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Some of the new genes created by this evolutionary process enabled new neurological functions and resulted, through positive selection, in the development of higher cognitive abilities.
The German group will use advanced micro-array technology to scan genes shared by humans and apes to look for those expressed differently in each species’ brain.
The consortium’s multidisciplinary research teams, combining skills in molecular and evolutionary biology, bioinformatics, clinical psychiatry and neuroscience, aim to reconstruct the history of the evolutionary changes that led to the emergence of the human mind as it is today.
In a three-pronged approach, each team will look for turning points in the development of the human mind by studying different stages in the molecular process.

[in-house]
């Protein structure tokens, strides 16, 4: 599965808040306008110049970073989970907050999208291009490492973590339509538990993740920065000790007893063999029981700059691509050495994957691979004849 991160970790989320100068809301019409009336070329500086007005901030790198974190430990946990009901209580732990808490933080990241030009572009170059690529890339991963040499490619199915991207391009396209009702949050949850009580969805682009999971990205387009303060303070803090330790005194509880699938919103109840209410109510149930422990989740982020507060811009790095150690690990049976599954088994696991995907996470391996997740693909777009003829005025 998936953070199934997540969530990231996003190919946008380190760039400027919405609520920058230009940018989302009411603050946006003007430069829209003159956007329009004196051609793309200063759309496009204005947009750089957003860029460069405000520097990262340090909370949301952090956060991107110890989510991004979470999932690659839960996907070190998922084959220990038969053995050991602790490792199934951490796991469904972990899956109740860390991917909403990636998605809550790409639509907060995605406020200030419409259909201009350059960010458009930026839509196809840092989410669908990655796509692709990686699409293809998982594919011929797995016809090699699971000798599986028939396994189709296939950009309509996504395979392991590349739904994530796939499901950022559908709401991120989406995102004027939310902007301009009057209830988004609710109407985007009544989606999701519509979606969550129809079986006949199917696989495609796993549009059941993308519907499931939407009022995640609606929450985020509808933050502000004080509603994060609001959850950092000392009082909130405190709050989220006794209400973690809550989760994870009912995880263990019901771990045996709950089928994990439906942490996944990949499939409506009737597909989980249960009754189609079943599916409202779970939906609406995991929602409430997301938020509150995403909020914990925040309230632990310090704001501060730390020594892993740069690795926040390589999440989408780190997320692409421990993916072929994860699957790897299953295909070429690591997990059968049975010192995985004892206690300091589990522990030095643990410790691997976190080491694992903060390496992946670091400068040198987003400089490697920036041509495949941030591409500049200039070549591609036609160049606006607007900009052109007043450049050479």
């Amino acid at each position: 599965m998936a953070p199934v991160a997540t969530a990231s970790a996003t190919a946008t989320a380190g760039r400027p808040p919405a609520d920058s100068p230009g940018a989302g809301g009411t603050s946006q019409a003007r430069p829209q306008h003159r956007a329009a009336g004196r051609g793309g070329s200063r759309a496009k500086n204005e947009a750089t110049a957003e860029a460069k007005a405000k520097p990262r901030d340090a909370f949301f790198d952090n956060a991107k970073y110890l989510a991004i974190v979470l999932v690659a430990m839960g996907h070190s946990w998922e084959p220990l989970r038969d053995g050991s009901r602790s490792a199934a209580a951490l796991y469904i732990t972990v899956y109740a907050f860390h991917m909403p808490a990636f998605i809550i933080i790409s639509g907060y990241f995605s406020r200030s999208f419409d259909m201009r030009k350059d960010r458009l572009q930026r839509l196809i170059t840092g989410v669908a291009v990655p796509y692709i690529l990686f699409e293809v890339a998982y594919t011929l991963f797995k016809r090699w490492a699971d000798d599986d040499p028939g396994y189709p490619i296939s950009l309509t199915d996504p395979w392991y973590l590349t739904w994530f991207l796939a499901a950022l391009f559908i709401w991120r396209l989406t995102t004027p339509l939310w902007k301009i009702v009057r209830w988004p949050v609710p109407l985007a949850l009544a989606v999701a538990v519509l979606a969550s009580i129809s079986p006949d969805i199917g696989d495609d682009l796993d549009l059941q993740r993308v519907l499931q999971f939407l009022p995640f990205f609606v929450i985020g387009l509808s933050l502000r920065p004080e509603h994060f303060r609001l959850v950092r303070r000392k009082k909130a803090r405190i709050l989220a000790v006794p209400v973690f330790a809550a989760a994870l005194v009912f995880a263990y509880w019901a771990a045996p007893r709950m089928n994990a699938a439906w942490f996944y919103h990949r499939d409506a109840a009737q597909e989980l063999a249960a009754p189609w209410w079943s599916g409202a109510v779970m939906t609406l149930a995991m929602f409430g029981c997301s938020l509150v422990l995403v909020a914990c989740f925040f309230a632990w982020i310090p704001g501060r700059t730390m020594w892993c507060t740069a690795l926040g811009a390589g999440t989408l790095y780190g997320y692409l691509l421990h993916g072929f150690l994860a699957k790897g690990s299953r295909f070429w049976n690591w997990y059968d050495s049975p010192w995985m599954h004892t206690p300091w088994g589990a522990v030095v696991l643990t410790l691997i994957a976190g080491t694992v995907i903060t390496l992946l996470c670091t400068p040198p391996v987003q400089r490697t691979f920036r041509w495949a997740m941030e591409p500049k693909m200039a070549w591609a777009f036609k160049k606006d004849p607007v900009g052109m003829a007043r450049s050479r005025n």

Furthermore, greater insight into the origins of human motivation, social behaviour and cooperation would assist the design of social and cultural institutions to accommodate human needs in better ways.
This global understanding of the human mind is clearly a very long way off.
This progress would have considerable future benefits.
By understanding the specific nature and limits of human conceptual reasoning, for example, it would be possible to devise more powerful artificial learning technologies.
Improved education strategies could be developed as a result of further knowledge of specifically human capabilities to perceive and encode information and experience.
Identifying the molecular basis for these changes is key to understanding which cognitive abilities, and their corresponding genes, are unique to humans.
The NEST PKB140404 project, part of the PATHFINDER initiative to investigate ‘What it means to be human’, will use an integrated approach, bridging cognitive neuroscience and molecular evolution, to probe the differences between the brains of humans and their closest relatives, the apes.